The London Conference on the Illegal Wildlife Trade (IWT) is an important landmark in the fight against wildlife crime and the destruction that it causes, particularly to elephants. Since the initial London Conference in 2014 the situation has changed dramatically, with widespread recognition that IWT is a form of serious organised crime, intimately linked with other crimes such as corruption, drug trafficking and terrorism, causing significant damage to fragile economies.
Save the Elephants hopes that 2018’s London Conference will inspire governments to:
- recognise the significance of illegal wildlife trade;
- strengthen laws around wildlife trafficking; and
- establish vetted, multi-agency task forces that have the mandate and capacity to tackle high level traffickers.
We also hope that the UK government will provide significant financial and technical support to these initiatives.
Says Iain Douglas-Hamilton, Founder of Save The Elephants. “International wildlife trafficking is a form of serious organised crime and a worldwide scourge which threatens to impoverish our planet by causing the extinction of many life forms as well as the destruction of habitats. No single NGO or even government can tackle IWT alone. Protecting wildlife requires a global coalition of support from members of the public, influencers and activists, conservationists and scientists NGOs, civic bodies, international organizations, politicians and governments. Only then can we thwart the traffickers, stop the poachers and persuade those who knowingly or unknowingly buy illegal wildlife products to desist.”
The Ongoing Crisis for Elephants
There are signs of hope for elephants in some countries, such as Kenya and Tanzania where the number of elephants poached each year is reducing and their overall situation improving. But the continental numbers are still in decline, and there are many national elephant populations which are in danger of functional extinction. Once gone they will be hard to bring back, with reintroductions prohibitively expensive in most of Africa. Without elephants to disperse seeds, dig wells and clear pathways through forests and thick bush from savannah, these landscapes would be irrevocably changed.
Ivory trafficking is still at peak levels and while the ivory sales ban in China was very good news, we have still not seen its impact in Africa. There have been great improvements in some countries in sentencing and prosecution of mostly low-level poachers and traffickers. However, corruption, lack of commitment from governments in treating wildlife crime seriously, and lack of skills for complex investigations means that there has been little success in convicting high level traffickers.
Just last week we released a new report showing growth in illegal ivory trade in the Myanmar-China border town of Mong La, where there has been a 63 percent growth in new ivory items seen for sale in the past three years. The report shows the scale of the challenge that remains for elephants in the face of the ivory trade.
Says Chris Thouless, Director of the Elephant Crisis Fund: “There are encouraging signs that elephant poaching is going down, partly because there are fewer left to kill, and the major elephant populations should survive the current onslaught. But there are many other elephant populations of critical ecological and cultural significance which are right on the edge, and without redoubled efforts against poaching, trafficking and illegal ivory sales they will be lost, probably for ever.”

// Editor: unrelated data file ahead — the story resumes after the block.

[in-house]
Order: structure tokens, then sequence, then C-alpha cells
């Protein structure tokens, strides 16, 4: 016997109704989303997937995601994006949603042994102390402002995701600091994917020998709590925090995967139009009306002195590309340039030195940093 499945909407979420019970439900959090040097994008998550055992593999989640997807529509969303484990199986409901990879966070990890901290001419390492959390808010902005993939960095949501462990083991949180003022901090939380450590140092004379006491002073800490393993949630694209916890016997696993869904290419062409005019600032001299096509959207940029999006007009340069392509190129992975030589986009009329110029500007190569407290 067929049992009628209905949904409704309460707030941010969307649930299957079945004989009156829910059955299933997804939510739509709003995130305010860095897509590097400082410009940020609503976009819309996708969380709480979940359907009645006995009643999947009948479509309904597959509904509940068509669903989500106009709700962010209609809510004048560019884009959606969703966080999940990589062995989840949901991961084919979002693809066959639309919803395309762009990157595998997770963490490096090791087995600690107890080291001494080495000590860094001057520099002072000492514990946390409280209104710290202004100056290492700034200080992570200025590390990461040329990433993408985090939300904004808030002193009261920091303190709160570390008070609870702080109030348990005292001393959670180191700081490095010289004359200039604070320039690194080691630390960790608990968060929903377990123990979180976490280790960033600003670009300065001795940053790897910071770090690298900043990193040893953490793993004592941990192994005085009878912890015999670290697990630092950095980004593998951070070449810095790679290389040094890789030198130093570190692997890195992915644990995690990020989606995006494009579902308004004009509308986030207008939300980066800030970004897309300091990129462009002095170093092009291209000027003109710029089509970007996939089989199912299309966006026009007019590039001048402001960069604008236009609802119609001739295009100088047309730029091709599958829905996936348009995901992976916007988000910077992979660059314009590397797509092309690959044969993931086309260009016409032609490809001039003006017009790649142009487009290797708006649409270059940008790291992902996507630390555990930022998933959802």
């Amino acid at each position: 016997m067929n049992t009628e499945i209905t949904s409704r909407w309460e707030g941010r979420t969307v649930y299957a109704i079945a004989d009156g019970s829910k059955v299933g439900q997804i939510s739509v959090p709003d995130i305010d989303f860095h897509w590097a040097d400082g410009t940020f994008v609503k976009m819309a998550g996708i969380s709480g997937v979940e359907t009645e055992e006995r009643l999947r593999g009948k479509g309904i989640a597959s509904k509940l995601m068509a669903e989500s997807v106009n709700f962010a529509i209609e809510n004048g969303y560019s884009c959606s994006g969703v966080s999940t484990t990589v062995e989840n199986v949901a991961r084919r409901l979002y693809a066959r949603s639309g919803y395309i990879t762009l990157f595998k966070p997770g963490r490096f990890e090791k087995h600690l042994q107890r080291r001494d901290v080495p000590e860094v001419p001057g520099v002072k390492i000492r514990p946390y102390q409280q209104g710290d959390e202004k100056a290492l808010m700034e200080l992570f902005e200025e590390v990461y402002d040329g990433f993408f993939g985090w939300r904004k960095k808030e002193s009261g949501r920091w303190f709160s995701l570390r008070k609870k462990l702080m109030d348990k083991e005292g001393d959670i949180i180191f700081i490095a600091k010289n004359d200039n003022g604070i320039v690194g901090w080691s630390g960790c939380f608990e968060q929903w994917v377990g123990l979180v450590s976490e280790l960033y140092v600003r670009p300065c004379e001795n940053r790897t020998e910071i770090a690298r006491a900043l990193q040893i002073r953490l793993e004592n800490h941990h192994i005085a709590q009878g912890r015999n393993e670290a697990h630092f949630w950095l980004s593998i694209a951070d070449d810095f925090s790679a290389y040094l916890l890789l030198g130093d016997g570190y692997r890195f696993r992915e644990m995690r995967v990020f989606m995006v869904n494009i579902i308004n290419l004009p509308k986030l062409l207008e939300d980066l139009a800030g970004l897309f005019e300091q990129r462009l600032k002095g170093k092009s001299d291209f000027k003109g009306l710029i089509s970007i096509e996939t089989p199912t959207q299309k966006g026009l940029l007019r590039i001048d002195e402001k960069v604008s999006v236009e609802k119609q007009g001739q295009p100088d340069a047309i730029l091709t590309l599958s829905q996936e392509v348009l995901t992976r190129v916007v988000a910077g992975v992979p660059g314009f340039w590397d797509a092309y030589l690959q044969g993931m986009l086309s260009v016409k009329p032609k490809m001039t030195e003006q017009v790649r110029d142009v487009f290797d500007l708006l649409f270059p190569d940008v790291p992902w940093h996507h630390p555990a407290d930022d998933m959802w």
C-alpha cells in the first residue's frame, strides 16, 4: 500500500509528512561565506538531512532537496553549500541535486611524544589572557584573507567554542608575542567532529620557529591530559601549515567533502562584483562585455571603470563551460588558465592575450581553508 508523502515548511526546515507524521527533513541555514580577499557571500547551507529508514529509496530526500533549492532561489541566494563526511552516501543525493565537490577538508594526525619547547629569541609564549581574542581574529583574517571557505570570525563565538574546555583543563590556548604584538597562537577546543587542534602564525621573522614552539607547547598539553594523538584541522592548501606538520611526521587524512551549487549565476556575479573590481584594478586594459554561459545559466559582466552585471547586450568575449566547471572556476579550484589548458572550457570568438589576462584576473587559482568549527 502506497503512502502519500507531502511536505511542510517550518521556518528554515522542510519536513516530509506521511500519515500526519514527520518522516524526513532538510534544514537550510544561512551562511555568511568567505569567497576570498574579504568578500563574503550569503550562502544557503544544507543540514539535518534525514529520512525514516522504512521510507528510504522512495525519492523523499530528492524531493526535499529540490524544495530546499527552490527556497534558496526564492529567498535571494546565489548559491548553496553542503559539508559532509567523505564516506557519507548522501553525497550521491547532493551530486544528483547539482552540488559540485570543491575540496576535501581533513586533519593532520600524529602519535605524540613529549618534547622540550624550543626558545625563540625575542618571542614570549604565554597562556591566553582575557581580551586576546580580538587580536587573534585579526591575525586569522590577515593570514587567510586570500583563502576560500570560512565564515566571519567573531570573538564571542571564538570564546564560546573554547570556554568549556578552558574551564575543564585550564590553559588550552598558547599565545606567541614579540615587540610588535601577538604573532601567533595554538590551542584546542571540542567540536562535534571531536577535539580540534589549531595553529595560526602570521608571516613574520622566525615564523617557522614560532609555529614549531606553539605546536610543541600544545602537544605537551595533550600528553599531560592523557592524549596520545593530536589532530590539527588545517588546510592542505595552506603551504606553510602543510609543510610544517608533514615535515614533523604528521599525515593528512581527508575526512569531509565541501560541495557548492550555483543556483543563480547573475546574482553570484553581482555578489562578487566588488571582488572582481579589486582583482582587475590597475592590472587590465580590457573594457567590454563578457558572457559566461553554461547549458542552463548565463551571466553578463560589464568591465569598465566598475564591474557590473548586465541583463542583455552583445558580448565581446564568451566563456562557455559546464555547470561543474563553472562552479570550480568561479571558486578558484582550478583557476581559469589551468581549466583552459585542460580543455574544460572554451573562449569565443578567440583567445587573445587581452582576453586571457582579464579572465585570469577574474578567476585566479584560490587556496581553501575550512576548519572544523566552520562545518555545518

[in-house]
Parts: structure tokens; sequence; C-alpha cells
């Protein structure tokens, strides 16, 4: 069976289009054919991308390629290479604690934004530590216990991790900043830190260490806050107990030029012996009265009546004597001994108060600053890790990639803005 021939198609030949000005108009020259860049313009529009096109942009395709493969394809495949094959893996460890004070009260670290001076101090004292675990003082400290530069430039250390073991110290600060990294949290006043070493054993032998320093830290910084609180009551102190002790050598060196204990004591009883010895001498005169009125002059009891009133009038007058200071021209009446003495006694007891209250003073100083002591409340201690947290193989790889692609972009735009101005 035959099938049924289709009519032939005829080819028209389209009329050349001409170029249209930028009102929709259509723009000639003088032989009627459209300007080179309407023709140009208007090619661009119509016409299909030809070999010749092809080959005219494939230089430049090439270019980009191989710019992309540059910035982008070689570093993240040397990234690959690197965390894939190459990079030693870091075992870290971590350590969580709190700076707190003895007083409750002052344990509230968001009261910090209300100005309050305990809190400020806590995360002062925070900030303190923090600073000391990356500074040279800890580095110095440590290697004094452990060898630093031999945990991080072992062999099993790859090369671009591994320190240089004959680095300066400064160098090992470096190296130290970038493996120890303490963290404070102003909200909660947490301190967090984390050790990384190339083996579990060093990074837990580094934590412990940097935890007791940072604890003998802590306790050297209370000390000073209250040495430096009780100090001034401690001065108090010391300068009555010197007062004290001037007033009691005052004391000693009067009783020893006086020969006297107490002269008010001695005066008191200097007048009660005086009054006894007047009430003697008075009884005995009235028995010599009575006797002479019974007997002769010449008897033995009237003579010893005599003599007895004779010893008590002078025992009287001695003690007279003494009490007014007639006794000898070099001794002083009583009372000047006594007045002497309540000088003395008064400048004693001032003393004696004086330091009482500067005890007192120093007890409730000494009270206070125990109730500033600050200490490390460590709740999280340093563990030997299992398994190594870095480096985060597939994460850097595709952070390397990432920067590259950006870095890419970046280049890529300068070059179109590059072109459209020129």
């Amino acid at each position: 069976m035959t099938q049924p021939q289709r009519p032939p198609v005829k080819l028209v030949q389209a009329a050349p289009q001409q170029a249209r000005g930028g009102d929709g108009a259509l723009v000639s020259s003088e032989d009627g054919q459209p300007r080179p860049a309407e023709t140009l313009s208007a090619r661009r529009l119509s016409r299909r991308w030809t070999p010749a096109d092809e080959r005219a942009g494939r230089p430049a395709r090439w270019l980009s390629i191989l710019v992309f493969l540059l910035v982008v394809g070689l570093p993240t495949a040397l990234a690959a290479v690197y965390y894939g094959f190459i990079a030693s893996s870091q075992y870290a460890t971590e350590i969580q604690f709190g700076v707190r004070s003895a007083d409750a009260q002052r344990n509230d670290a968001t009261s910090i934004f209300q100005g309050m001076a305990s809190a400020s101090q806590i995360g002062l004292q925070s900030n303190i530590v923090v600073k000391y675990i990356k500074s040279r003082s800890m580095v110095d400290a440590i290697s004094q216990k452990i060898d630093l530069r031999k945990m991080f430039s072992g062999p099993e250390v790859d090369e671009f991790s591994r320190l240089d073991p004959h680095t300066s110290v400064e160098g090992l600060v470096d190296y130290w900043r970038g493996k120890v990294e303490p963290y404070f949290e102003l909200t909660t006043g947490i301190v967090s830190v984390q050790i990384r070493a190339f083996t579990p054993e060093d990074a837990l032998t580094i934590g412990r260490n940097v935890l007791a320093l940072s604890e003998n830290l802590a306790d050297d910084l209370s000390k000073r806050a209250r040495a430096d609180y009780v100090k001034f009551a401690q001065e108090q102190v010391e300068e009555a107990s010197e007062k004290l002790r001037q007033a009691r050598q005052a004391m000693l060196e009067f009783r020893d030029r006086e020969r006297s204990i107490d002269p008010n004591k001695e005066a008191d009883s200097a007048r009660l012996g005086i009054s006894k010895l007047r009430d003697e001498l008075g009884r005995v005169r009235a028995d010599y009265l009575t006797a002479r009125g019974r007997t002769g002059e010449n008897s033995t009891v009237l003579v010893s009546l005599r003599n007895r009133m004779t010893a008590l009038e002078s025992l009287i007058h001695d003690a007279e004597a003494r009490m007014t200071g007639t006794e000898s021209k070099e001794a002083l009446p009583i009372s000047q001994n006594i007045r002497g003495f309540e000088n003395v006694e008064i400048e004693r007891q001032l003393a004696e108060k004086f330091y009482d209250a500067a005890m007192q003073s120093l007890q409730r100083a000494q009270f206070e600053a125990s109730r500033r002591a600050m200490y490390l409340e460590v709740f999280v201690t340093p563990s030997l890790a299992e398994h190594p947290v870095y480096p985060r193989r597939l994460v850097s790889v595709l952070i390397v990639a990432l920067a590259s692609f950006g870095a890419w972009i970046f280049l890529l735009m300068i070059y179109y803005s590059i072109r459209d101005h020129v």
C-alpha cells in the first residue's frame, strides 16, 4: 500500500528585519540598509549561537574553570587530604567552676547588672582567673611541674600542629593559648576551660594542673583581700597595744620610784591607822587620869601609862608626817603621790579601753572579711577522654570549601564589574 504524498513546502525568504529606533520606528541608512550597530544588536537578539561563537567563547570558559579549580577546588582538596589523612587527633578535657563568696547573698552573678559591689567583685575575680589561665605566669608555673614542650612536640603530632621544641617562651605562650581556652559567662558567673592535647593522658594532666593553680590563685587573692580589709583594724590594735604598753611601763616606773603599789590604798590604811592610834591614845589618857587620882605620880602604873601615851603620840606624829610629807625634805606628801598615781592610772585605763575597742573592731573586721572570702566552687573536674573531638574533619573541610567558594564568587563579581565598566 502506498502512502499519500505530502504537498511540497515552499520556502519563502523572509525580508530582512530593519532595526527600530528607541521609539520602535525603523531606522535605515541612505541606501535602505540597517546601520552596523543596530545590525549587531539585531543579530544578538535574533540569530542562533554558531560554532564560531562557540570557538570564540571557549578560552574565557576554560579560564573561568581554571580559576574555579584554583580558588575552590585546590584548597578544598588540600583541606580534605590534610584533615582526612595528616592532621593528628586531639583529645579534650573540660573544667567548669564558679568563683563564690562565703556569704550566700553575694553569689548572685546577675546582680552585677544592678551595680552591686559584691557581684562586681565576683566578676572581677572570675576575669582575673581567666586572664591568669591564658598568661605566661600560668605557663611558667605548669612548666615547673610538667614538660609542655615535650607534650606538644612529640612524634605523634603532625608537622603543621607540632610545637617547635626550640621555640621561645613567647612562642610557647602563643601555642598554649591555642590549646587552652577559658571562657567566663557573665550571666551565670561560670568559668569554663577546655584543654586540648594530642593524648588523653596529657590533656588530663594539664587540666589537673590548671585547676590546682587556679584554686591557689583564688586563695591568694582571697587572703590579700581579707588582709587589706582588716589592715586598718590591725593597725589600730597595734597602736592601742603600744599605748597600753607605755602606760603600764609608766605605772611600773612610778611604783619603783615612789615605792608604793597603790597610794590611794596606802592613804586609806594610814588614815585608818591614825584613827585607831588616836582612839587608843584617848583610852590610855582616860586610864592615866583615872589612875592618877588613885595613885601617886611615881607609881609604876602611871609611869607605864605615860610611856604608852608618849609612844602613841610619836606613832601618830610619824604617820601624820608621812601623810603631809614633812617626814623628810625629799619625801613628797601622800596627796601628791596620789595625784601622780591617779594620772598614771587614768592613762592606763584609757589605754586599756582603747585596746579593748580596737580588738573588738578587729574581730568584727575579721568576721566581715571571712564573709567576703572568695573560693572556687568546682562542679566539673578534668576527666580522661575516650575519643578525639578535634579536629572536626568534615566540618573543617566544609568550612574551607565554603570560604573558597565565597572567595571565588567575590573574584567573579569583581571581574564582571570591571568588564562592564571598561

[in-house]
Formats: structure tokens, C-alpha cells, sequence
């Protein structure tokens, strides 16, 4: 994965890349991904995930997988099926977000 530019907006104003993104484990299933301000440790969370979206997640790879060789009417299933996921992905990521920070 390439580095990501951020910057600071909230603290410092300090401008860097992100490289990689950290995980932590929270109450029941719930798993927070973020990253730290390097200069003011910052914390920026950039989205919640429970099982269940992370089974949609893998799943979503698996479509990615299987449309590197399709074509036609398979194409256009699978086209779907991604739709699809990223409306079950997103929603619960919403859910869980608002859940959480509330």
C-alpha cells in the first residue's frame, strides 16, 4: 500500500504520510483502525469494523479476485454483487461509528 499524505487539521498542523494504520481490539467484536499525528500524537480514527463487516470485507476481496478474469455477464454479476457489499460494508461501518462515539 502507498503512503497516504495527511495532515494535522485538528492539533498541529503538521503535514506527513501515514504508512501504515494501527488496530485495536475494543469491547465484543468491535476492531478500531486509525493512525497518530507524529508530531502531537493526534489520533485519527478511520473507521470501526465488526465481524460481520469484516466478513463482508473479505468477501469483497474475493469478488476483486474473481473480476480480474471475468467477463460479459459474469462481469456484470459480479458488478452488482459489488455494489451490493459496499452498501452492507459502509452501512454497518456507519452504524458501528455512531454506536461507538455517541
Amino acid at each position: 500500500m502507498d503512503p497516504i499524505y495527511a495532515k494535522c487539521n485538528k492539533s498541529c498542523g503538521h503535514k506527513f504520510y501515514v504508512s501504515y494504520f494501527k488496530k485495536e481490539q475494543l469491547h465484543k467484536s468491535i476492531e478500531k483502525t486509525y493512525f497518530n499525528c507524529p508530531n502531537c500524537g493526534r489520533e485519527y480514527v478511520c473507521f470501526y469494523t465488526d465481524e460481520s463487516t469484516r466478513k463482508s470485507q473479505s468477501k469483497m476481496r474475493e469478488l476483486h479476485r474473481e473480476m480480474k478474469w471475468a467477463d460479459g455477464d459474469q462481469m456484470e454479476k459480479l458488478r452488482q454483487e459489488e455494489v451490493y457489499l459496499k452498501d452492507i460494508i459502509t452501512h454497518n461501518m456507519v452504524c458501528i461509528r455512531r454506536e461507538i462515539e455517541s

Solving the Crisis
In 2009 Save the Elephants sounded the warning bell that ivory poaching was starting to affect the relatively well-defended elephant populations in east Africa’s protected areas.
In 2014 Save the Elephants and the US-based Wildlife Conservation Network set up the Elephant Crisis Fund, in partnership with the Leonardo DiCaprio Foundation. Now with the support of corporations like Tiffany’s and many other donors, the ECF provides rapid support to a range of organisations working to reduce elephant poaching and ivory trafficking and to reduce the demand for ivory. No overheads are charged and 100% of the money raised goes to the field.
As of September 2018 the ECF has granted over $14 million and supported 198 projects implemented by 66 organisations in 32 countries. The projects have allowed the development of innovative approaches to law enforcement at the site level, new partnerships in the fight against ivory trafficking and impactful demand reduction campaigns.
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About Save the Elephants (www.savetheelephants.org)
Save the Elephants works to secure a future for elephants in Africa. Specializing in elephant research, STE provides scientific insights into elephant behaviour, intelligence, and long-distance movements and applies them to the challenges of elephant survival. Through our thriving education and outreach programmes, we reach out to hearts and minds, making local people the true custodians of their own rich heritage. Our human-elephant conflict mitigation projects, especially beehive fences, have reduced the number of crop-raiding incidents, and provide farmers with elephant-friendly alternative sources of income. To battle the current surge in ivory poaching, our Elephant Crisis Fund is identifying and supporting the most effective partners in Africa and in the ivory consuming nations to stop poaching, thwart traffickers and end demand for ivory.